While serving his seven-game suspension for, among other things, allegedly making anti-Semitic remarks, Delmon Young met with Detroit-area rabbi Joshua Bennett of Temple Israel.
Bennett described the meeting as coming from “a mutual reaching out” initiated in part by the Tigers and Young’s agent, and told Gregg Krupa of the Detroit News that they had “a really wonderful conversation.”
Here’s more from Bennett:
I realized in the wake of it that while I obviously don’t know all of the details, and much of the story is very unclear, in speaking to Delmon I find him to be sincere, contrite and remorseful of the way things played out in regard to the incident, in terms of the impact on the team, the fans, the Jewish community, and the community at-large.
Although this will take some time, and his actions ultimately will prove what he says, Jewish tradition teaches me that everyone deserves a chance to learn from a mistake and to grow as a person. So, while I can not speak to exactly what occurred, I accepted his apology and appreciate his humanness.
Young was arrested late Thursday night/early Friday morning last week and charged with assault and a hate crime for allegedly having a physical and verbal altercation with tourists and a panhandler in New York. He rejoined the Tigers today.
Based on my long history of meeting with rabbis to discuss things I’d done wrong Delmon Young will be expelled from Hebrew school soon.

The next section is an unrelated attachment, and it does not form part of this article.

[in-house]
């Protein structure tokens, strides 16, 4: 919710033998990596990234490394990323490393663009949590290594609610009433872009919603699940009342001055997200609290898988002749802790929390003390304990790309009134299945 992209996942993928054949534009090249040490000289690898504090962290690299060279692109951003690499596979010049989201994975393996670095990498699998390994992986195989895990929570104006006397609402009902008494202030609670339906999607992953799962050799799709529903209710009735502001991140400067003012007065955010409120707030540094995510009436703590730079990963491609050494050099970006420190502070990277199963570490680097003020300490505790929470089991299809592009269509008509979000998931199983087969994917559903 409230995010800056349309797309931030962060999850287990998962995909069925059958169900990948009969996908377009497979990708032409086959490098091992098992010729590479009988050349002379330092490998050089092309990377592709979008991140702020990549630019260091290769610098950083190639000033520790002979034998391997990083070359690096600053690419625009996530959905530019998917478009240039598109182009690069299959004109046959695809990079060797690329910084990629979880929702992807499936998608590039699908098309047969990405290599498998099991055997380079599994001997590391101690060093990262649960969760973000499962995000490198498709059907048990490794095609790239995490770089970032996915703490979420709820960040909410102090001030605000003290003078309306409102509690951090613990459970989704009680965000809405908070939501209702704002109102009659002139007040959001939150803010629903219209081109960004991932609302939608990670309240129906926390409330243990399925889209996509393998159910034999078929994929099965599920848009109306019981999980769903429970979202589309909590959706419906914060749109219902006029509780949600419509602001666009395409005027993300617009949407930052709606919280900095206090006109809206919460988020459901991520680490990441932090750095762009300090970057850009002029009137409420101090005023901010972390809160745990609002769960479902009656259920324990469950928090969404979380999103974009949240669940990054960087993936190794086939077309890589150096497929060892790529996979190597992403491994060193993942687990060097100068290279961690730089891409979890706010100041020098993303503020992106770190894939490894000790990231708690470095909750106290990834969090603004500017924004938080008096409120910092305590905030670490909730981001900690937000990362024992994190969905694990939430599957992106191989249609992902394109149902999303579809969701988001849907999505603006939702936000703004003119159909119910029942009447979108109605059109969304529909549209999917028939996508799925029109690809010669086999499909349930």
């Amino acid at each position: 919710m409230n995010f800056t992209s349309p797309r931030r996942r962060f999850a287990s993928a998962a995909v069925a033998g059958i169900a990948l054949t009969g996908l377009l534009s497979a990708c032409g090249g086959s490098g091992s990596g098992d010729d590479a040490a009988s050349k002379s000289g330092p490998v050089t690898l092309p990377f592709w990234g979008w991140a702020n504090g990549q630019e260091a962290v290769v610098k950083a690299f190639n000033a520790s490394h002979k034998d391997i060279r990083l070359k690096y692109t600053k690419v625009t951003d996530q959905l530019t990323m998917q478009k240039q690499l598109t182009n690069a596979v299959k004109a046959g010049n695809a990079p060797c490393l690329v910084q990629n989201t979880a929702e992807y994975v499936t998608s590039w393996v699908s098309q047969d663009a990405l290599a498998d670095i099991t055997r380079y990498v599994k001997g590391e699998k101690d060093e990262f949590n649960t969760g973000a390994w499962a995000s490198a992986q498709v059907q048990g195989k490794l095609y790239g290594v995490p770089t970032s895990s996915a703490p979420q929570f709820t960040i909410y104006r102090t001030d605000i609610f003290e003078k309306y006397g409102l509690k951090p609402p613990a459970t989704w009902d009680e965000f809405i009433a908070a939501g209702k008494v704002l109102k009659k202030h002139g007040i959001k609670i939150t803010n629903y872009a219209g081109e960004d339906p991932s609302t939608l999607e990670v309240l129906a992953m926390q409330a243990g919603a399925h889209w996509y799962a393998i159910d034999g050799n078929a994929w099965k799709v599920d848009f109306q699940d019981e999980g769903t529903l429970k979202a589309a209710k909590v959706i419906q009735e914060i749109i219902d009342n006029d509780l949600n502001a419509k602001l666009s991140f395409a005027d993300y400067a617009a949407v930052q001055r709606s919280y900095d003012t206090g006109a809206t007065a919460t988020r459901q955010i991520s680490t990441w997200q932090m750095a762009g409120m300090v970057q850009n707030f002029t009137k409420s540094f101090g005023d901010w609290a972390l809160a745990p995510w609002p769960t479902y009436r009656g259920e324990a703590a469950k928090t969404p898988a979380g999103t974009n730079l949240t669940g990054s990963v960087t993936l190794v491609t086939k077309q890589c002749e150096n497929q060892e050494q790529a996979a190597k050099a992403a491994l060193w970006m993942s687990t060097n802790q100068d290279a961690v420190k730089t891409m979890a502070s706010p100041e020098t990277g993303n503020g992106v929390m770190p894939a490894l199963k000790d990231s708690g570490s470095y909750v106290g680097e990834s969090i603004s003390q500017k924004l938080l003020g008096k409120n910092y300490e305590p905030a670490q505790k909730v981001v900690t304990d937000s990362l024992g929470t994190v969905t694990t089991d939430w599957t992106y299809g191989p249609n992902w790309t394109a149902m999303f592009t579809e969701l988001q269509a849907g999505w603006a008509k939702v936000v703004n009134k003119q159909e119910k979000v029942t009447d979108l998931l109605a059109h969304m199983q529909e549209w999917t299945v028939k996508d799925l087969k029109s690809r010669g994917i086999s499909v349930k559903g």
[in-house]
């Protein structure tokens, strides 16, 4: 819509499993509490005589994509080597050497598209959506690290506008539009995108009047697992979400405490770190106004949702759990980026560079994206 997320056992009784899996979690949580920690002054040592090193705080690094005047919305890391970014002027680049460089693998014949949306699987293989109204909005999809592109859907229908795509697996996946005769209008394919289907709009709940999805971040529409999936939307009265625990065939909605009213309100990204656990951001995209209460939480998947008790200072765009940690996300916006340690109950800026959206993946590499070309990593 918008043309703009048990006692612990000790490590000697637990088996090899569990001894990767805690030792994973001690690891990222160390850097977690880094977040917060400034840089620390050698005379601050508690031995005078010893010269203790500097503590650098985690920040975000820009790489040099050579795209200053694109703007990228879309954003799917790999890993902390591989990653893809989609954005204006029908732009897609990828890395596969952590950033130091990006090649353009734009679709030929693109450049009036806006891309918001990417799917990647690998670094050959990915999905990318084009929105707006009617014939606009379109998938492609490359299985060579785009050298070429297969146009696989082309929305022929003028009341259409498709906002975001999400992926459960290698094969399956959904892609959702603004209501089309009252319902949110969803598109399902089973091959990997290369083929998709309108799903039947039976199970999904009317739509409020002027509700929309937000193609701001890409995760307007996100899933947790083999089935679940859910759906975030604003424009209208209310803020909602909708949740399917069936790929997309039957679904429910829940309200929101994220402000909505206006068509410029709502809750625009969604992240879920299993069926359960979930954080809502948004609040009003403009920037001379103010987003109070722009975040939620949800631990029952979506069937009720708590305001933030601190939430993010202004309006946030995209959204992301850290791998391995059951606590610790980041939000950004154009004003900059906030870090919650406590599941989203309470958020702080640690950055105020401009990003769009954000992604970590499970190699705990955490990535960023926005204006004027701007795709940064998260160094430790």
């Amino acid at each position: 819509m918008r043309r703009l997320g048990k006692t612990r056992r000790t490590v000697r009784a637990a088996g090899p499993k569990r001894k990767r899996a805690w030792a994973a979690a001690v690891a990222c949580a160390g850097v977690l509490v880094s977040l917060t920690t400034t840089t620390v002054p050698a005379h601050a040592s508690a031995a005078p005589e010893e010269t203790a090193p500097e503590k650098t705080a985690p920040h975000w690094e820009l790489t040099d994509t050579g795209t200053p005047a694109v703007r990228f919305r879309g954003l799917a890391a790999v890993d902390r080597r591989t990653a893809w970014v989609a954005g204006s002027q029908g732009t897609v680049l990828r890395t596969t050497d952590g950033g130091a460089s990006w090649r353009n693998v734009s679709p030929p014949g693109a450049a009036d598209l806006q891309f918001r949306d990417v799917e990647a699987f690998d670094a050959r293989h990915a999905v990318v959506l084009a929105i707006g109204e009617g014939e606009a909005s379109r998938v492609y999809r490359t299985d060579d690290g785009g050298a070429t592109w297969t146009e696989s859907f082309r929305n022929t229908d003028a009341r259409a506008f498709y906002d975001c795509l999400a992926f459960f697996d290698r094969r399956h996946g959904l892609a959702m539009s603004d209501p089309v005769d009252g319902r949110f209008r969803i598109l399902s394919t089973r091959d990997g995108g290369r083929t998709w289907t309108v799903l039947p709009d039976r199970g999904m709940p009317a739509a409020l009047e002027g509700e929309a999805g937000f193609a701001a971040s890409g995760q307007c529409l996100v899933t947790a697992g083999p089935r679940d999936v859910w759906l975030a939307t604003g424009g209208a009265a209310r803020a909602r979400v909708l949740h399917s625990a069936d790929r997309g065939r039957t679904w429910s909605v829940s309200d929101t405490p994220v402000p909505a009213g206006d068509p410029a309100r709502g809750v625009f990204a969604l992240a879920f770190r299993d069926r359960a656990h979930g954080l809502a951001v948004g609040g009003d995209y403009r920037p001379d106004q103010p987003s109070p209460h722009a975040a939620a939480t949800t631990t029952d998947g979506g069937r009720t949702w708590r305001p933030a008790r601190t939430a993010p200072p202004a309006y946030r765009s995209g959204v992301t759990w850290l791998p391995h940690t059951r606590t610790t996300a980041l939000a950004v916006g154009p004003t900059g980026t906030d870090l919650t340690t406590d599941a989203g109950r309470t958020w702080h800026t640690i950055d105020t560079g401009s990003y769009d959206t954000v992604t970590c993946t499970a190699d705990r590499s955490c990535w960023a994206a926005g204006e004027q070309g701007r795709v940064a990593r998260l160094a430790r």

ST. PETERSBURG, Fla. (AP) Baseball Commissioner Rob Manfred wants Tampa Bay to work a little quicker on getting the Rays a new ballpark.
Rays Principal Owner Stuart Sternberg has been working for nearly a decade to get a new stadium for the club and signed a three-year agreement with the City of St. Petersburg early in 2016 to search for a site in the Tampa Bay area. Manfred wants that search to pick up some steam.
“I think it’s fair to say we want the process to take on a better pace moving forward,” Manfred said Wednesday night at Tropicana Field, home of the Rays since their first season in 1998.
The Rays were averaging 15,815 fans per game before Wednesday night’s contest against the Toronto Blue Jays. That is just over half the major league average of 30,470. Tropicana Field and its location have been almost universally blamed as the reason for the poor attendance.
“I’ve been pretty clear that they need a new facility here, a major league quality facility in an A-plus location,” Manfred said. “It is time to move that decision to the front burner here in Tampa.”
The matter of how a stadium would be financed has been tabled until a site is determined, but Sternberg continued to express confidence in the Tampa Bay market.
“I’ve had the opportunity to bail on it many times over the years,” he said. “I won’t say this is a slam dunk, it’s certainly not. But I think we can do something that’ll at least double our attendance. That’s a lot to ask for.”
Manfred said Major League Baseball “doesn’t have a firm timetable” for what steps to take if the Rays fail to get an agreement to build a new stadium in the Tampa Bay area, but but added that “it is a topic of discussion in the industry, the lack of progress.”
More AP baseball: https://apnews.com/tag/MLBbaseball
Bad news for the Mariners this evening: Robinson Cano left Seattle’s game against the Atlanta Braves with tightness in his left hamstring.
Cano walked off the field after legging out a double — his second of the game — in the third inning. He pulled up as he approached second base and walked off the field, accompanied by a trainer. There was no immediate word on the severity of the injury. The Mariners have a day off Thursday before opening a series at the Yankees on Friday night, so they have some time to evaluate him.
Cano is hitting .277/.377/.460 with 19 homers and 78 RBI on the year.